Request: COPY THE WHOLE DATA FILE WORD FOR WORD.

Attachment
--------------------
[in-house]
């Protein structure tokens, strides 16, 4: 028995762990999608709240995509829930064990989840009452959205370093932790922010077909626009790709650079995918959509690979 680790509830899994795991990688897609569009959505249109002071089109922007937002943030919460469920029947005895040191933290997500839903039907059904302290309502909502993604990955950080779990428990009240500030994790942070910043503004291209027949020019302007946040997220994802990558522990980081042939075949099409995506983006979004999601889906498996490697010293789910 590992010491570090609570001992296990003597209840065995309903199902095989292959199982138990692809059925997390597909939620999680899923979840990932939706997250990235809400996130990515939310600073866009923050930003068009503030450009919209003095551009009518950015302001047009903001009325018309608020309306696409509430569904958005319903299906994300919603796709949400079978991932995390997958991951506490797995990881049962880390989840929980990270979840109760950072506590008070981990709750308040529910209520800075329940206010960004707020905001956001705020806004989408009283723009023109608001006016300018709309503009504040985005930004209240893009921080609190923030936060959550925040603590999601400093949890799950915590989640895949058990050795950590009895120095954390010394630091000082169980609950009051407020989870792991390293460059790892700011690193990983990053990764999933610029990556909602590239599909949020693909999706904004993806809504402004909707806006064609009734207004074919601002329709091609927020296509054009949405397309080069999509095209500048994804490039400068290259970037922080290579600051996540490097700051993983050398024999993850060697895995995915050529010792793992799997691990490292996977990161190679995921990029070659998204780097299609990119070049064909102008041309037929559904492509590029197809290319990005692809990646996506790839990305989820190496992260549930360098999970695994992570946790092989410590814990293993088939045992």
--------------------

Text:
[in-house]
């Protein structure tokens, strides 16, 4: 028995762990999608709240995509829930064990989840009452959205370093932790922010077909626009790709650079995918959509690979 680790509830899994795991990688897609569009959505249109002071089109922007937002943030919460469920029947005895040191933290997500839903039907059904302290309502909502993604990955950080779990428990009240500030994790942070910043503004291209027949020019302007946040997220994802990558522990980081042939075949099409995506983006979004999601889906498996490697010293789910 590992010491570090609570001992296990003597209840065995309903199902095989292959199982138990692809059925997390597909939620999680899923979840990932939706997250990235809400996130990515939310600073866009923050930003068009503030450009919209003095551009009518950015302001047009903001009325018309608020309306696409509430569904958005319903299906994300919603796709949400079978991932995390997958991951506490797995990881049962880390989840929980990270979840109760950072506590008070981990709750308040529910209520800075329940206010960004707020905001956001705020806004989408009283723009023109608001006016300018709309503009504040985005930004209240893009921080609190923030936060959550925040603590999601400093949890799950915590989640895949058990050795950590009895120095954390010394630091000082169980609950009051407020989870792991390293460059790892700011690193990983990053990764999933610029990556909602590239599909949020693909999706904004993806809504402004909707806006064609009734207004074919601002329709091609927020296509054009949405397309080069999509095209500048994804490039400068290259970037922080290579600051996540490097700051993983050398024999993850060697895995995915050529010792793992799997691990490292996977990161190679995921990029070659998204780097299609990119070049064909102008041309037929559904492509590029197809290319990005692809990646996506790839990305989820190496992260549930360098999970695994992570946790092989410590814990293993088939045992």